From Afro-Cuban Rhythms to Latin Jazz (Google eBook)

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University of California Press, 2006 - Music - 216 pages
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This book explores the complexity of Cuban dance music and the webs that connect it, musically and historically, to other Caribbean music, to salsa, and to Latin Jazz. Establishing a scholarly foundation for the study of this music, Raul A. Fernandez introduces a set of terms, definitions, and empirical information that allow for a broader, more informed discussion. He presents fascinating musical biographies of prominent performers Cachao Lpez, Mongo Santamar a, Armando Peraza, Patato Vald(r)s, Francisco Aguabella, Cindido Camero, Chocolate Armenteros, and Celia Cruz. Based on interviews that the author conducted over a nine-year period, these profiles provide in-depth assessments of the musiciansOCO substantial contributions to both Afro-Cuban music and Latin Jazz. In addition, Fernandez examines the links between Cuban music and other Caribbean musics; analyzes the musical and poetic foundations of the Cuban son form; addresses the salsa phenomenon; and develops the aesthetic construct of sabor, central to Cuban music. "Copub: Center for Black Music Research""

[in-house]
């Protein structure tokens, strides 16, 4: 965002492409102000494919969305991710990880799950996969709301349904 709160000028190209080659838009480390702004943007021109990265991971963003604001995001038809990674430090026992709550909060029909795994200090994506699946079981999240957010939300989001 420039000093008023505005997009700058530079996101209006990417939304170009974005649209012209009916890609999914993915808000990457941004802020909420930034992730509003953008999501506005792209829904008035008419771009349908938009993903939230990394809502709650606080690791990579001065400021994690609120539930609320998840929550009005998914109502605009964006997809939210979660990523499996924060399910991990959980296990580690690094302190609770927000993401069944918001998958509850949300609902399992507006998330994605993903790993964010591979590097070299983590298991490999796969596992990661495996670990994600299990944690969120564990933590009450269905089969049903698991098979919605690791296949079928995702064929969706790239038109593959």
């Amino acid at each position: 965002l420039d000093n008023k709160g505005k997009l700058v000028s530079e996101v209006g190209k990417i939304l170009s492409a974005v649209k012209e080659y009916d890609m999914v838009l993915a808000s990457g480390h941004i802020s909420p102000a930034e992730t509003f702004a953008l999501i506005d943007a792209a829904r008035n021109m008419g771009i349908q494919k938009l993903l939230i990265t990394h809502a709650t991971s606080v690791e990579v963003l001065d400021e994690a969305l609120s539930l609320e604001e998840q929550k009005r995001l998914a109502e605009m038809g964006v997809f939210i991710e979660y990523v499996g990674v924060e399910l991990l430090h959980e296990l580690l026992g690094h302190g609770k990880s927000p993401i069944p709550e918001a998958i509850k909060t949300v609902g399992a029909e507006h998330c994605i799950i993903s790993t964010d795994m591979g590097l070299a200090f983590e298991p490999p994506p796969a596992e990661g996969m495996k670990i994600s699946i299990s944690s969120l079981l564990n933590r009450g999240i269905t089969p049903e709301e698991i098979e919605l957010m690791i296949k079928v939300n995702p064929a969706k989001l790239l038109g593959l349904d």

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Contents

The Salsa Concept
14
Ontology of the Son
23
The Aesthetics of Sabor
43
Magic Mixture
72
Drumming in Cuban
84
Lords of the Tambor
100
Chocolate Dreams
130
The Taste of Azucar
141
AFTERWORD
162
NOTES
164
INDEX
180
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Page 18 - Pacini explained at the time, "these categories — romantic and dance music — are more significant in Latin America than in the Anglo-American context. Rock music, for example, is not clearly defined as dance music, nor is it contrasted with a separate category of romantic music. In Latin America, however, these two quite distinct categories form a complementary pair, each fulfilling a different requirement in a musical event, whether it be public or private.

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About the author (2006)

Raul A. Fernandez is Professor of Social Sciences at the University of California, Irvine. He is the coauthor off One Hundred Years of Chicano History: Empire, Nations and Migration (2003), and author of Latin Jazz: The Perfect Combination (2002), and The U.S.-Mexico Border: A Politico-Economic Profile (1977).

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